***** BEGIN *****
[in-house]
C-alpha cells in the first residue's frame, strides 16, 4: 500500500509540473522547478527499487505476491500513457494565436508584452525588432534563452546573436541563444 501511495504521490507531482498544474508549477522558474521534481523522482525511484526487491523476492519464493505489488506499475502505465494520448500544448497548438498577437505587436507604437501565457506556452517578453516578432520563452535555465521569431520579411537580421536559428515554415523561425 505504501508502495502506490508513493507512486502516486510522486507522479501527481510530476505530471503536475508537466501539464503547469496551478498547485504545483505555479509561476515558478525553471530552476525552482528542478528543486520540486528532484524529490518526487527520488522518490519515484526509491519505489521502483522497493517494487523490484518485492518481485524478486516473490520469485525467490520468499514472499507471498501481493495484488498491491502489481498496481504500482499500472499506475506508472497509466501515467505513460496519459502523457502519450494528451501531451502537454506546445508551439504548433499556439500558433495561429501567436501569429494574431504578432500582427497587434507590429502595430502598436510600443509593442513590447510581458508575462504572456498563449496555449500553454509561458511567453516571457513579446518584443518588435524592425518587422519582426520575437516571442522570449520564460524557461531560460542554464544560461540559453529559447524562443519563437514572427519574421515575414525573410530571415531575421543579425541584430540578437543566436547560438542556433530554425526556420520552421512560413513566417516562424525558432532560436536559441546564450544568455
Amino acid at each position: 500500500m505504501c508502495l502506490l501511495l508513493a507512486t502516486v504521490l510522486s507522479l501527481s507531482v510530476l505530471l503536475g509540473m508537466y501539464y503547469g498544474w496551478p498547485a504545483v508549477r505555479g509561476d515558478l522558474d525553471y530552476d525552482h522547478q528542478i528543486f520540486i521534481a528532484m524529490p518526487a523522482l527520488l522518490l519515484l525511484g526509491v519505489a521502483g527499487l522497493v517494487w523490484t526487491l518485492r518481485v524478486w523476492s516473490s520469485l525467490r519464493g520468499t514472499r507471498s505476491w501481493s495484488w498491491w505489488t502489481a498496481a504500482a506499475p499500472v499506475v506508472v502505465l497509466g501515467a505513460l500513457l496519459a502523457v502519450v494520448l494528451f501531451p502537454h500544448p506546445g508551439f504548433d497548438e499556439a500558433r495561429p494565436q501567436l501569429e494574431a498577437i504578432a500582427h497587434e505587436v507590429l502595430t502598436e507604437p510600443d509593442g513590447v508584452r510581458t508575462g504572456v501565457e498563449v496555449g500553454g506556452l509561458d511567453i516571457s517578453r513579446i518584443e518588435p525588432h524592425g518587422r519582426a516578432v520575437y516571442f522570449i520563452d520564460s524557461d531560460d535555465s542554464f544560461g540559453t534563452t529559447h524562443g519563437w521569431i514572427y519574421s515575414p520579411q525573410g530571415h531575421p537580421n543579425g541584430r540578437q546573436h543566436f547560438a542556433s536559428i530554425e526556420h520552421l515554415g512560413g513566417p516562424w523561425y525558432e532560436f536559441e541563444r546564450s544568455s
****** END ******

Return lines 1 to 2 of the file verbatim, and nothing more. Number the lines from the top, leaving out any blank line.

[in-house]
C-alpha cells in the first residue's frame, strides 16, 4: 500500500509540473522547478527499487505476491500513457494565436508584452525588432534563452546573436541563444 501511495504521490507531482498544474508549477522558474521534481523522482525511484526487491523476492519464493505489488506499475502505465494520448500544448497548438498577437505587436507604437501565457506556452517578453516578432520563452535555465521569431520579411537580421536559428515554415523561425 505504501508502495502506490508513493507512486502516486510522486507522479501527481510530476505530471503536475508537466501539464503547469496551478498547485504545483505555479509561476515558478525553471530552476525552482528542478528543486520540486528532484524529490518526487527520488522518490519515484526509491519505489521502483522497493517494487523490484518485492518481485524478486516473490520469485525467490520468499514472499507471498501481493495484488498491491502489481498496481504500482499500472499506475506508472497509466501515467505513460496519459502523457502519450494528451501531451502537454506546445508551439504548433499556439500558433495561429501567436501569429494574431504578432500582427497587434507590429502595430502598436510600443509593442513590447510581458508575462504572456498563449496555449500553454509561458511567453516571457513579446518584443518588435524592425518587422519582426520575437516571442522570449520564460524557461531560460542554464544560461540559453529559447524562443519563437514572427519574421515575414525573410530571415531575421543579425541584430540578437543566436547560438542556433530554425526556420520552421512560413513566417516562424525558432532560436536559441546564450544568455